Difference between revisions of "TypeCompose"

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(corrected darcs repo pointer.)
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* Visit the [http://hackage.haskell.org/cgi-bin/hackage-scripts/package/TypeCompose Hackage page] for library documentation and to download & install.
* Visit the [http://hackage.haskell.org/cgi-bin/hackage-scripts/package/TypeCompose Hackage page] for library documentation and to download & install.
* Or install with <tt>cabal install TypeCompose</tt>.
* Or install with <tt>cabal install TypeCompose</tt>.
* Get the code repository: <tt>darcs get http://code.haskell.org/TypeCompose</tt>.
* Get the code repository: <tt>darcs get http://darcs.haskell.org/packages/TypeCompose</tt>.
* See the [[TypeCompose/Versions| version history]].
<!--* See the [[TypeCompose/Versions| version history]].-->
== Type composition ==
== Type composition ==

Revision as of 04:19, 29 December 2008


TypeCompose provides some classes & instances for forms of type composition, as well as some modules that haven't found another home.

Besides this wiki page, here are more ways to find out about TypeCompose:

Type composition

The Control.Compose module includes

  • Various type compositions (unary/unary, binary/unary, etc). Most are from Applicative Programming with Effects. In particular, g `O` f composes functors in to functors and applicative functors (AFs) into AFs. (In contrast, monads do not in general compose.) Composition makes AF-based programming simple and elegant, partly because we don't need an AF counterpart to monad transformers.
  • Cofunctors (contravariant functors). Great for "consumer" types, just as functors suit "producer" (container) types. There are several composition options.
  • Type argument flip. Handy for cofunctors: use Flip (->) o, for (-> o).
  • Constructor in pairs: (f a, g a).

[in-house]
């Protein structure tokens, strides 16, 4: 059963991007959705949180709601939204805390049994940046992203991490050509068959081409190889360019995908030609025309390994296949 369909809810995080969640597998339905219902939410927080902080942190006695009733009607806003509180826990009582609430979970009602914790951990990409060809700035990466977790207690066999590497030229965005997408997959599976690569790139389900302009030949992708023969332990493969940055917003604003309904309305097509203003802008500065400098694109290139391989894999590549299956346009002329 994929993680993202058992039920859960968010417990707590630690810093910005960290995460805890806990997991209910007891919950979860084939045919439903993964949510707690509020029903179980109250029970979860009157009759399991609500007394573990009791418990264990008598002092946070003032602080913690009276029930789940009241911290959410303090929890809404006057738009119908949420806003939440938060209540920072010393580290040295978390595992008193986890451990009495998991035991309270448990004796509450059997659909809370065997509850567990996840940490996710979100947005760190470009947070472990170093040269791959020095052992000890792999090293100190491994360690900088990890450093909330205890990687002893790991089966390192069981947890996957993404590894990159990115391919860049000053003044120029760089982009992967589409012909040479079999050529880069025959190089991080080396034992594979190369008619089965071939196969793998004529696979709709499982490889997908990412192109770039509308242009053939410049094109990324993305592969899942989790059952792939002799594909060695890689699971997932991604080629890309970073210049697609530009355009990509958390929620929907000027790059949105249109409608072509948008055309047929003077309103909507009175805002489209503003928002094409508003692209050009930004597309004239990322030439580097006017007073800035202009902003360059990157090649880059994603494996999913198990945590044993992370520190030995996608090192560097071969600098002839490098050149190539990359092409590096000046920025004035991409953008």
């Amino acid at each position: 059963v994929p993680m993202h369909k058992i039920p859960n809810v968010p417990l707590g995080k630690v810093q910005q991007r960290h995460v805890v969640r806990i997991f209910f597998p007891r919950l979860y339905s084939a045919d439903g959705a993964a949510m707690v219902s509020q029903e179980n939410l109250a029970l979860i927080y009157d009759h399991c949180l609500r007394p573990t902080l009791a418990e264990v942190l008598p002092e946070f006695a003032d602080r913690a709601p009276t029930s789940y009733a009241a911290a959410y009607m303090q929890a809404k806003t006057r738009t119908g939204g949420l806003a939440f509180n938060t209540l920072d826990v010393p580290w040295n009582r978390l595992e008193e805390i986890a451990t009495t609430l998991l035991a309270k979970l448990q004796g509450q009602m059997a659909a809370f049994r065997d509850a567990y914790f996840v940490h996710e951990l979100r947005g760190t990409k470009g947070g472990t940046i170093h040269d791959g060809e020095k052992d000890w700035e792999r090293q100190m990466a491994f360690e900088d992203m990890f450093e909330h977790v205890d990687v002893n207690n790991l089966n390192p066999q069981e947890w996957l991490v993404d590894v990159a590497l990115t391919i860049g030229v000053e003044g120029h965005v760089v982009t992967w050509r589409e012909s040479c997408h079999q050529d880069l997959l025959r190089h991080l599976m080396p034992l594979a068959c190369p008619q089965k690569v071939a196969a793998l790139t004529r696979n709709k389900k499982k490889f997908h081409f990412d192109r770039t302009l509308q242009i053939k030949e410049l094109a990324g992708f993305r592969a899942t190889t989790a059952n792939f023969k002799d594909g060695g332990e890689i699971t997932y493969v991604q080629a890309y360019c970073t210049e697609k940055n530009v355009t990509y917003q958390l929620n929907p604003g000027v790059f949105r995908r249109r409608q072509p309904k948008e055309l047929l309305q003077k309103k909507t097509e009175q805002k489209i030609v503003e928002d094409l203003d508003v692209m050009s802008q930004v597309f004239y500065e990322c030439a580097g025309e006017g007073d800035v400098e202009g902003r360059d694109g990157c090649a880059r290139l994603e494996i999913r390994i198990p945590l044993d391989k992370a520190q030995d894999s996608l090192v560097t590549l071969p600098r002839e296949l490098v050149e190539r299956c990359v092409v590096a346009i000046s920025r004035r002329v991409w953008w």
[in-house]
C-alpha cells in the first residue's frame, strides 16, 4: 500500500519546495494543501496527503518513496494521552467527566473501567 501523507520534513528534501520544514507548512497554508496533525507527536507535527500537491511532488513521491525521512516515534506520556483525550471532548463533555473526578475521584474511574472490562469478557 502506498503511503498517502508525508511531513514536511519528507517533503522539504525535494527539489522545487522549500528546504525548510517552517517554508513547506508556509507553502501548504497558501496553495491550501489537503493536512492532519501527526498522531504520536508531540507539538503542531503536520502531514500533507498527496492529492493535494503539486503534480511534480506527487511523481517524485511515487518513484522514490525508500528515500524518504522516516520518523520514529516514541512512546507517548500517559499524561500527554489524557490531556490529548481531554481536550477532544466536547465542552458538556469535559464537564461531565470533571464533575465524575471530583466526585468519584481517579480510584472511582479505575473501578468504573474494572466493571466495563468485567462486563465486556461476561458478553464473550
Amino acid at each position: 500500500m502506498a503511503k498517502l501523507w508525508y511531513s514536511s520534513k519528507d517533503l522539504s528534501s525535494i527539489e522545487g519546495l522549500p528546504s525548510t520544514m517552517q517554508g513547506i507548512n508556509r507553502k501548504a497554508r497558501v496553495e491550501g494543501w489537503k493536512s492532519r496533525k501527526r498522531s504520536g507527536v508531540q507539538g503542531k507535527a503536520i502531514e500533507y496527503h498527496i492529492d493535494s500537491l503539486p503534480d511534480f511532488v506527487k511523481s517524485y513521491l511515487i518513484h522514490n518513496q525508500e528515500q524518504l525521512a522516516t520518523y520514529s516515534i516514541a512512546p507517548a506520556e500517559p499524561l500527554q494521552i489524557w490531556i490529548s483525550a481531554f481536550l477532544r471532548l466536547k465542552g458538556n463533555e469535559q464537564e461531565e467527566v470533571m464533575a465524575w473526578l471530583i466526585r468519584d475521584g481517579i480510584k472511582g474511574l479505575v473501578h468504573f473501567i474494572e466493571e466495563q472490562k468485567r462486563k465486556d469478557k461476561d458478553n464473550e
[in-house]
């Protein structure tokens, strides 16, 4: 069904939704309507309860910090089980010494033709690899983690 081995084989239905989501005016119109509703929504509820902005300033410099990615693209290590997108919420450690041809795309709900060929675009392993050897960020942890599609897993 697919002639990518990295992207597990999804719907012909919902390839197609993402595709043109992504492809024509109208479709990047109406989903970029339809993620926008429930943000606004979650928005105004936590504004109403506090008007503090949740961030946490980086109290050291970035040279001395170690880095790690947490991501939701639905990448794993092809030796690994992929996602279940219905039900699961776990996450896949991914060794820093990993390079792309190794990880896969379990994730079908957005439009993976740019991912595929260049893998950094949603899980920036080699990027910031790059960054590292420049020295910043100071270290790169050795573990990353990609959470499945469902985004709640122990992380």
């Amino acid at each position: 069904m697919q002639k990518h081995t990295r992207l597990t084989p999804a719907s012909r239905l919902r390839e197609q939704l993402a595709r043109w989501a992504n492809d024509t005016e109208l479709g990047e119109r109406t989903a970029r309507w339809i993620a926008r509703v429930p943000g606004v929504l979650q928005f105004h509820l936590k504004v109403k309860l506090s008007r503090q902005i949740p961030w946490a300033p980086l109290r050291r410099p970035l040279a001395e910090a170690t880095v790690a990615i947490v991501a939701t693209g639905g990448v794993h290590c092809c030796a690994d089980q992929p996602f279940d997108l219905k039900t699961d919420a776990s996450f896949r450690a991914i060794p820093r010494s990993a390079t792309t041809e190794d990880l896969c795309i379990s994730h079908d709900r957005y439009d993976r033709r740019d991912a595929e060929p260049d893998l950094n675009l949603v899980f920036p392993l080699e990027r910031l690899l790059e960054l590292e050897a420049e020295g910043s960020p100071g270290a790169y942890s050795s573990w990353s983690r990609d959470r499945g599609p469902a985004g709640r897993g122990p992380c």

• Constructor in arrows/functions: f a ~> g a.

Other features

Composable bijections

Given all the type constructors and compositions of them, I found myself writing some pretty awkward code to wrap & unwrap through multiple layers. Composable bijections help a lot.

The Data.Bijection module is inspired by There and Back Again: Arrows for Invertible Programming, though done here in a less general setting.

Pair- & function-like types

The Data.Zip and Data.Lambda patterns emerged while working on DeepArrow and Eros. Data.Zip generalizes zip and unzip from [] to other functors. It also provides variants of type f a -> f (a,b) and f a -> f (a,b). Data.Lambda is similar with classes for lambda-like constructions.

For example uses of Pair and Lambda, see TV and Eros.


Monads with references. Direct rip-off from Global Variables in Haskell.


For giving titles to things. I know it sounds kind of random. More useful than I first thought. Used in Phooey, TV, and Eros.

Partial values

A monoid of partial values. See the teaser and solution blog posts.

Context-dependent monoids

Bit of an oddball also. Data.CxMonoid defines a sort of meta-monoid, that can be supplied dynamically with choices of mempty and mappend. Used in Phooey (starting with version 1.3) so that layout could be a monoid but still vary in style.